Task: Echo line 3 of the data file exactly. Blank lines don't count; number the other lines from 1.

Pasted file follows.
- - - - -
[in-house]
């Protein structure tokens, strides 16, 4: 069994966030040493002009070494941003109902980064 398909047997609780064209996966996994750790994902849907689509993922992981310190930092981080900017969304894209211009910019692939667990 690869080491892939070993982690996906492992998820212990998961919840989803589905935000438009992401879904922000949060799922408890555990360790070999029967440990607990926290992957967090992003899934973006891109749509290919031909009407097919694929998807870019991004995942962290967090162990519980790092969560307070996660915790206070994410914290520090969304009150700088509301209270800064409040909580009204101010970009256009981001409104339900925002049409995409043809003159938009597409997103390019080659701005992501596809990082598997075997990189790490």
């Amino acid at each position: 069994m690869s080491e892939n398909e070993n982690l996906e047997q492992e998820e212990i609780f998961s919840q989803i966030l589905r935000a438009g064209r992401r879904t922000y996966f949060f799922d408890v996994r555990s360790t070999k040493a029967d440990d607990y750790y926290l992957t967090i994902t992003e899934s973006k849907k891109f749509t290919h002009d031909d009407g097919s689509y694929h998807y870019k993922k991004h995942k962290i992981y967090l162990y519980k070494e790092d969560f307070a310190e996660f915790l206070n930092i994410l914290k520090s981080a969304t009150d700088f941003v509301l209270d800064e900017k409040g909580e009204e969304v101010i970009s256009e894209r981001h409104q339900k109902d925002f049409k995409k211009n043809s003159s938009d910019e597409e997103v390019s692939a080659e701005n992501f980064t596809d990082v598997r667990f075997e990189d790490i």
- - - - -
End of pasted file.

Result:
């Amino acid at each position: 069994m690869s080491e892939n398909e070993n982690l996906e047997q492992e998820e212990i609780f998961s919840q989803i966030l589905r935000a438009g064209r992401r879904t922000y996966f949060f799922d408890v996994r555990s360790t070999k040493a029967d440990d607990y750790y926290l992957t967090i994902t992003e899934s973006k849907k891109f749509t290919h002009d031909d009407g097919s689509y694929h998807y870019k993922k991004h995942k962290i992981y967090l162990y519980k070494e790092d969560f307070a310190e996660f915790l206070n930092i994410l914290k520090s981080a969304t009150d700088f941003v509301l209270d800064e900017k409040g909580e009204e969304v101010i970009s256009e894209r981001h409104q339900k109902d925002f049409k995409k211009n043809s003159s938009d910019e597409e997103v390019s692939a080659e701005n992501f980064t596809d990082v598997r667990f075997e990189d790490i």